Northern Ireland-based engineering company Artemis Technologies has unveiled images of a proposed design of a high-speed ferry fitted with hydrofoils and all-electric propulsion.
This ferry is among several vessels being developed by Artemis to provide commercially viable reduced-emission transport solutions for operators, cities and governments across the world.
A design offering various configurations to suit operator requirements
Each ferry in the series will have a length of 24 metres, a beam of 11 metres, a draught of 1.8 metres with the foil retracted, a maximum displacement of 70 tonnes, and capacity for 150 passengers and three crewmembers plus 18 bicycles. With front and side loading capability and flexible general arrangement options, the vessel can serve a wide range of customer requirements.
The ferries will also be fully accessible and spacious with a range of facilities on board including bike racks, cabin bag and overhead storage, baby changing facilities, and charging points for mobile devices.
A top speed of 38 knots can be achieved while and a range of 115 nautical miles is possible at a cruising speed of 25 knots. Powered by the patented foil-type electric propulsion system, the vessels are designed to fly above the water, providing a comfortable ride for the passengers, mitigating the effects of seasickness, and producing minimal wake at high speeds.
Propulsion arrangement ensuring efficiency and savings
Artemis said the efficiency of the foils and the electric drive system delivers significant OPEX savings including lower maintenance costs and up to 85 per cent fuel savings. The propulsion also generates significantly reduced emissions, ensuring reduced air, water, and noise pollution.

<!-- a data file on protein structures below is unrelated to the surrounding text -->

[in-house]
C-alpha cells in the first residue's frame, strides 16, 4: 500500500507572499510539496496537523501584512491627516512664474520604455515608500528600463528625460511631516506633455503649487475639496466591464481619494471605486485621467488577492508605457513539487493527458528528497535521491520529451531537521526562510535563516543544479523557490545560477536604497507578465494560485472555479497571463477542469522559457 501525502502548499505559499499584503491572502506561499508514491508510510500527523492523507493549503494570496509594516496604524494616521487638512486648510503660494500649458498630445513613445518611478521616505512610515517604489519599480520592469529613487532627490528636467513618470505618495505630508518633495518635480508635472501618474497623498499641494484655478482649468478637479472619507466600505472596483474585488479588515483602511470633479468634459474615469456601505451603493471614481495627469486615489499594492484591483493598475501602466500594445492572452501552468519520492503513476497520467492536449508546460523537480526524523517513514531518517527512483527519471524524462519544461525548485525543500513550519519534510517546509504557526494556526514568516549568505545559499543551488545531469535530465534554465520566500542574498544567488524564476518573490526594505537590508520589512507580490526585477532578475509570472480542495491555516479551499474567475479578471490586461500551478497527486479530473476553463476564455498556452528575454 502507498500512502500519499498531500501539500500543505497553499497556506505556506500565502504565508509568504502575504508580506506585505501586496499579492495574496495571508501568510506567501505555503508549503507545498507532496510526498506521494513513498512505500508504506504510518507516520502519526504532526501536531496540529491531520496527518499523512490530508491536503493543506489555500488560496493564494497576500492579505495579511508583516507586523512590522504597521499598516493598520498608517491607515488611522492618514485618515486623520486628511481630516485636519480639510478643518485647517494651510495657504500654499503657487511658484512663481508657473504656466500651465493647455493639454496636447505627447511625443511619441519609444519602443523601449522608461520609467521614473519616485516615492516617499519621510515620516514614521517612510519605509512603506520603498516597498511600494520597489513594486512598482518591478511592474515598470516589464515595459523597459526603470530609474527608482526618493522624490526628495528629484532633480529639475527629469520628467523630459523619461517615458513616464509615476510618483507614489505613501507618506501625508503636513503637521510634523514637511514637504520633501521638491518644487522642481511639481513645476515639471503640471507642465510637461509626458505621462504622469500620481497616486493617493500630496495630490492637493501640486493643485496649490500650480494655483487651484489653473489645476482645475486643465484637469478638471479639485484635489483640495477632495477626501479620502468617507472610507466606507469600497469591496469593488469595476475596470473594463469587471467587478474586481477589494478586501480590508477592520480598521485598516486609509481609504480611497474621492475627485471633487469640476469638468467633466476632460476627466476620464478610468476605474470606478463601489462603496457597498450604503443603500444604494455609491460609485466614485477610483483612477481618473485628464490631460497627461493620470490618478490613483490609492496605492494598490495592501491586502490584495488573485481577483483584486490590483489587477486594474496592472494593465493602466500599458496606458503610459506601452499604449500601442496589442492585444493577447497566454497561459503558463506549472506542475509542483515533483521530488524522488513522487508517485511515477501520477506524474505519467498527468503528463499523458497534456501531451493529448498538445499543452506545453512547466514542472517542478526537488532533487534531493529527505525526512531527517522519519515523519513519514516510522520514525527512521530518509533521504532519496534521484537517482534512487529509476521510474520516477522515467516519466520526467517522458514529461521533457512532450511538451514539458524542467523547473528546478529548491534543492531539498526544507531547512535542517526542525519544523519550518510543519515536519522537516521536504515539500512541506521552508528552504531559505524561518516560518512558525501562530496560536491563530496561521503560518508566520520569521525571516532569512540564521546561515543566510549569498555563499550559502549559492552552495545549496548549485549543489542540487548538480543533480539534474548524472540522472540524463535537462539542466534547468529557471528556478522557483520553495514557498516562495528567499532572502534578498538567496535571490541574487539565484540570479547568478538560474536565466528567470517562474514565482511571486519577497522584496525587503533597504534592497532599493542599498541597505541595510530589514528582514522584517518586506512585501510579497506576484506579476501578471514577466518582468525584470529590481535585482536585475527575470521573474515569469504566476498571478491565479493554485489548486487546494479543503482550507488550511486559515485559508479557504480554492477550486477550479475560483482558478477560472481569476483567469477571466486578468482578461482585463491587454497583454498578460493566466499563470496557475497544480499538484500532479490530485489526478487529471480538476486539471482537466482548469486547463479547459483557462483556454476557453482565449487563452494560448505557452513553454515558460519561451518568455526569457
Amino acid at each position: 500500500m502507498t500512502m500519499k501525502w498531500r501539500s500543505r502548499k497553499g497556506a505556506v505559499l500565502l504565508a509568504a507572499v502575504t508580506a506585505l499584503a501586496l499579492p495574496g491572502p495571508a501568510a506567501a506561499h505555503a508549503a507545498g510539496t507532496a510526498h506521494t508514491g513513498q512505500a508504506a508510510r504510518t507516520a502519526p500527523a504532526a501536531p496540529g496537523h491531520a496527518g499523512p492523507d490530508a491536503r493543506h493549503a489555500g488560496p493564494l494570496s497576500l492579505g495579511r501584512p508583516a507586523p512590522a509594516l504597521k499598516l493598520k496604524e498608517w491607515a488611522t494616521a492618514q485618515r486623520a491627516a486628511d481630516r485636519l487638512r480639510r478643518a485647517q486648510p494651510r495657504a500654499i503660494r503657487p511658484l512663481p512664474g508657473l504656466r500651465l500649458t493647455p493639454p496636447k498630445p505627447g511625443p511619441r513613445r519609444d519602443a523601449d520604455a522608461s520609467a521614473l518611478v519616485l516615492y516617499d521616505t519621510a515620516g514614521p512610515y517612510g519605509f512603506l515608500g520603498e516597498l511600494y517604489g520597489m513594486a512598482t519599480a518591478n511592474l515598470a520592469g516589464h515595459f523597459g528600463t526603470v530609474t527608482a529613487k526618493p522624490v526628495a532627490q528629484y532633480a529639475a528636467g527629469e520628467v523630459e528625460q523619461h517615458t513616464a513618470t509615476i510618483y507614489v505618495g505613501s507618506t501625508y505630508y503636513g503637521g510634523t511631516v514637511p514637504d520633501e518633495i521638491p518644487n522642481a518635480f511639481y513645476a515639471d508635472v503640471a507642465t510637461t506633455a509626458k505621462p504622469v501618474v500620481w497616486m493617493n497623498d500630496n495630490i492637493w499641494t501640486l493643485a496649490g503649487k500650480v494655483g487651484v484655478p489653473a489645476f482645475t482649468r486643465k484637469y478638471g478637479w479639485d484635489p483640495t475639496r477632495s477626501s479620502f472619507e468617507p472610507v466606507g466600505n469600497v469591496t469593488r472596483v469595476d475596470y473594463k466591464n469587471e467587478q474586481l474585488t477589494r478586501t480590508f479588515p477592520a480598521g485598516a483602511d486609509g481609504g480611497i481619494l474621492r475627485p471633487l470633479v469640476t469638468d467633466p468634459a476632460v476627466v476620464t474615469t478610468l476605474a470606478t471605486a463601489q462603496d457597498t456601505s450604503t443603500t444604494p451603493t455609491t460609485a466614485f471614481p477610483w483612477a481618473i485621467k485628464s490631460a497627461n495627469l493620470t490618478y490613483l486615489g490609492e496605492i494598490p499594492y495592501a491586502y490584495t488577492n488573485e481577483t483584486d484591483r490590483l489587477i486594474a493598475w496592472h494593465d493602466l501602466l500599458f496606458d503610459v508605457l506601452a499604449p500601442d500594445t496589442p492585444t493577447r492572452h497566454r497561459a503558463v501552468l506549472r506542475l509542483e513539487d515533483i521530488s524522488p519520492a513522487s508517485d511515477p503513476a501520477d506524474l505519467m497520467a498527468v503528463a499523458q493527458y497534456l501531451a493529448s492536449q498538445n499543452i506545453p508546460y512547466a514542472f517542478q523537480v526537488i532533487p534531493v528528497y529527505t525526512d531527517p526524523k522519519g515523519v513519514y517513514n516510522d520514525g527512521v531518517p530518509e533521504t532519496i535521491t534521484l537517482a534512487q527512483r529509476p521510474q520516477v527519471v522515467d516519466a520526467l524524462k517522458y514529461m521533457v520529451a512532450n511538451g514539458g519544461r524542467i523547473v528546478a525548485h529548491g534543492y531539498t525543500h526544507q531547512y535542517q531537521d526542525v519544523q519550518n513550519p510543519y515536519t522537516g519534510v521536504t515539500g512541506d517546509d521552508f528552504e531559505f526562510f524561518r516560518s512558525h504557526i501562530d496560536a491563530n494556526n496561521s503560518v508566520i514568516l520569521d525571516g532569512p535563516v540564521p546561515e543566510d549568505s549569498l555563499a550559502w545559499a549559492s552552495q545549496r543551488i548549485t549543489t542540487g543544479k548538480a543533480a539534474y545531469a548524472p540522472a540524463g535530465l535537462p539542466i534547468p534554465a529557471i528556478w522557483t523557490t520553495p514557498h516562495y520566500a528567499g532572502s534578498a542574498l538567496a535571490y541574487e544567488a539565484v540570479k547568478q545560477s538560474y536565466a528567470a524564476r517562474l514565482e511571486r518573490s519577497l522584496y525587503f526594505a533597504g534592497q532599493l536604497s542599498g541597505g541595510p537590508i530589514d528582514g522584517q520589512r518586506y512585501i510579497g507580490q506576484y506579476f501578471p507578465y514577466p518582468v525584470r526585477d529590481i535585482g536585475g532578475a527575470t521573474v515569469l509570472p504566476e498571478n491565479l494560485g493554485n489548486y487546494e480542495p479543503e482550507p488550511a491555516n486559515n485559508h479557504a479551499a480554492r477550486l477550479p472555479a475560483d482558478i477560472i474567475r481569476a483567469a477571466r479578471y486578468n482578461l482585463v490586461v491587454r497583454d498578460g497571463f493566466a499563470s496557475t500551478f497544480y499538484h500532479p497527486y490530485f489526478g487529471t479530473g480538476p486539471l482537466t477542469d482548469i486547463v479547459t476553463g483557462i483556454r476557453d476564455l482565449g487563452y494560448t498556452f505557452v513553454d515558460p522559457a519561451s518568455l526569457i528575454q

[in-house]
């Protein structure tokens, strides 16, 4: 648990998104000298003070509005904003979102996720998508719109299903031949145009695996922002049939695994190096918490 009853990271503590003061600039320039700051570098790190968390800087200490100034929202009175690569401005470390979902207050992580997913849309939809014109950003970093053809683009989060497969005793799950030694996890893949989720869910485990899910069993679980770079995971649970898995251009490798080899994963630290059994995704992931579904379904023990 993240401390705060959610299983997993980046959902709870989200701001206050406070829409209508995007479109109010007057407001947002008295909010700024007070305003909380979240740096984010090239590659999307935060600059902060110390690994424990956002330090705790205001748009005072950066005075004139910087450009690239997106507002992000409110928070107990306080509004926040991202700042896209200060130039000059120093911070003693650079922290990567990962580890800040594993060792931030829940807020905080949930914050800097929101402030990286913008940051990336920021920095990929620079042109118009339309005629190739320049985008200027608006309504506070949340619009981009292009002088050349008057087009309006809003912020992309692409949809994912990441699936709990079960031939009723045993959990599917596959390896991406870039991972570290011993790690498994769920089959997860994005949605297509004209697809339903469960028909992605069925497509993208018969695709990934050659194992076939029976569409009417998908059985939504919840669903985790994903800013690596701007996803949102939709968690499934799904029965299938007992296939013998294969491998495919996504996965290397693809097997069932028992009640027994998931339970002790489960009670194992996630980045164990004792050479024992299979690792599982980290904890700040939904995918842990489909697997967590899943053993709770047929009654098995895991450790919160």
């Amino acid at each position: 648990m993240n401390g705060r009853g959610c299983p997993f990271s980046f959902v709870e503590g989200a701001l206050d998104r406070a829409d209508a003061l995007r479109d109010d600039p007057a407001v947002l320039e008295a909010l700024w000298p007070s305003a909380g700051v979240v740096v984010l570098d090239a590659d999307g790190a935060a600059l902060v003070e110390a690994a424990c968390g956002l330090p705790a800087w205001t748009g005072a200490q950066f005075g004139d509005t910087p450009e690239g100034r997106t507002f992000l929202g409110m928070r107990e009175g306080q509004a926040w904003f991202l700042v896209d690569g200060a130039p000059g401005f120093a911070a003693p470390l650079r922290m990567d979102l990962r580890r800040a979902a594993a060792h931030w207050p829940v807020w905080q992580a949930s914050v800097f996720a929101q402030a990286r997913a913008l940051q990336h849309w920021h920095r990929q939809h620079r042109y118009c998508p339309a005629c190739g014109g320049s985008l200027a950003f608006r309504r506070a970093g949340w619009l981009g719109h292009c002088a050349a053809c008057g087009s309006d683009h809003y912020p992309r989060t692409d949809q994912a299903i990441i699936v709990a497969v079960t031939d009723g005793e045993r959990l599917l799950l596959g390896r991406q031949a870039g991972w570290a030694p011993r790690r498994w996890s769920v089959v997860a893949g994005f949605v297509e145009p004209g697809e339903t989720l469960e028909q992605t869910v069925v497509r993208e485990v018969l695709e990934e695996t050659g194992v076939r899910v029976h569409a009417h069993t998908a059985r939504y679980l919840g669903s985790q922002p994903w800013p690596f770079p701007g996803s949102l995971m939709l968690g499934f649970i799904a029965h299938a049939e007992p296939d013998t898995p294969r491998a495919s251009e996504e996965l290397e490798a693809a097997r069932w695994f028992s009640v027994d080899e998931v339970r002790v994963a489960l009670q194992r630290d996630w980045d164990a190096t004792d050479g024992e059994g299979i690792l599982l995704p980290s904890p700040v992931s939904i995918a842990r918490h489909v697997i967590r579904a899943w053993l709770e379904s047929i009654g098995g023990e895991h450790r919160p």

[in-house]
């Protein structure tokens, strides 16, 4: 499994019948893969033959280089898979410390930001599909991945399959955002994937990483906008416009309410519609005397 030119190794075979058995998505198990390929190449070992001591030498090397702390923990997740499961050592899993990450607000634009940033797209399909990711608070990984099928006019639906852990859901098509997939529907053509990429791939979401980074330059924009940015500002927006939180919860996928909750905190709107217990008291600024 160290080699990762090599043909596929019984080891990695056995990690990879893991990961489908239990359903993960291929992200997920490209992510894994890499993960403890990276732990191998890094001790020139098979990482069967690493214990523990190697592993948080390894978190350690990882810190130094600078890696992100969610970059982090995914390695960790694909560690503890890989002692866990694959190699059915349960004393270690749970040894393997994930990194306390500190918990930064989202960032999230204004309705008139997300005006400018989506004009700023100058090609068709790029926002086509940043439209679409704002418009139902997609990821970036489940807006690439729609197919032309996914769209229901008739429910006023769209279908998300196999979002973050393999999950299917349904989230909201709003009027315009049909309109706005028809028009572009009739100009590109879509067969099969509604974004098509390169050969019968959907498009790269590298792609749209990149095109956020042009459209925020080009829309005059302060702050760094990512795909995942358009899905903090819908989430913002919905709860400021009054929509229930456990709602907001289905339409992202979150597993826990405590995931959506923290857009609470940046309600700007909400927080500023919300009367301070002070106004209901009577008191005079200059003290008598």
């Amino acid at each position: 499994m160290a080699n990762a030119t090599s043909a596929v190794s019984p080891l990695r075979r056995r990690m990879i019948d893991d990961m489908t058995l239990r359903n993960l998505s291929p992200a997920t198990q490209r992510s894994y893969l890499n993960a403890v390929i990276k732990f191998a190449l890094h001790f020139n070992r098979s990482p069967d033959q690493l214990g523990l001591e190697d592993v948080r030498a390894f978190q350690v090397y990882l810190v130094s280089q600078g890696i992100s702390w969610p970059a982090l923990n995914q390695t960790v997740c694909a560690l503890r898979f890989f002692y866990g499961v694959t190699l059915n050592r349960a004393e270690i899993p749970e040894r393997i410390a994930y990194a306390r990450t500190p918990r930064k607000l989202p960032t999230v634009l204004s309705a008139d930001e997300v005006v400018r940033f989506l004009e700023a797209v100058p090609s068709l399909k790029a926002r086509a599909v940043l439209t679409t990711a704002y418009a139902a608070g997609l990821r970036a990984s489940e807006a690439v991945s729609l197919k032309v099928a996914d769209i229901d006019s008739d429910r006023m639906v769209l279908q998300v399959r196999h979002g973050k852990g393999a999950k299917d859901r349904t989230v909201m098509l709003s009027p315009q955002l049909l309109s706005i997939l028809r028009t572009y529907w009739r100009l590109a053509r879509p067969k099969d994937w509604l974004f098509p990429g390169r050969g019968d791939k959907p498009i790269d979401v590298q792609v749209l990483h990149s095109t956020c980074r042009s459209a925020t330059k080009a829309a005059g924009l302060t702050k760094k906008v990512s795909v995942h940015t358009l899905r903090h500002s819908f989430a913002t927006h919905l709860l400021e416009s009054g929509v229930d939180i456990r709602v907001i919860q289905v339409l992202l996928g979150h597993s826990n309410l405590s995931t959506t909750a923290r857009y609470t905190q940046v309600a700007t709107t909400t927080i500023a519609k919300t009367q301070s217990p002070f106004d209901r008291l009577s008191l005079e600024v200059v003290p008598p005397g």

Artemis claims that, when operating at a 35 knots average cruise speed for 200 nautical miles per day, 350 days per year, fuel savings will amount to £2.6 million (US$2.91 million) whilst also preventing the release of up to 8,000 tonnes of CO2 emissions.
Dr Iain Percy, founder of Artemis Technologies, remarked that the new ferries will help encourage multimodal transport in urban areas, hence enabling cities around the world to utilise and benefit from the potential of their waterways.
The vessels will also feature a unique high-speed collision avoidance system developed with ECIT, part of Queen’s University Belfast. The system will ensure the safety of operations in port and close to shore by safely diverting the ferry on an altered path away from sea life, wildlife, debris, and other in-water objects that might otherwise be obscured from the view from the wheelhouse.
Zero, the first vessel in the series, is scheduled to enter service in 2024. It will be operated by Condor Ferries, which, like Artemis Technologies, is part of the 14-member Belfast Maritime Consortium formed to introduce reduced emission ferries into service in Northern Ireland. The pilot operation using the new hydrofoil ferry will run from Bangor Marina to Belfast’s Titanic Quarter with an estimated travel time of around 30 minutes.
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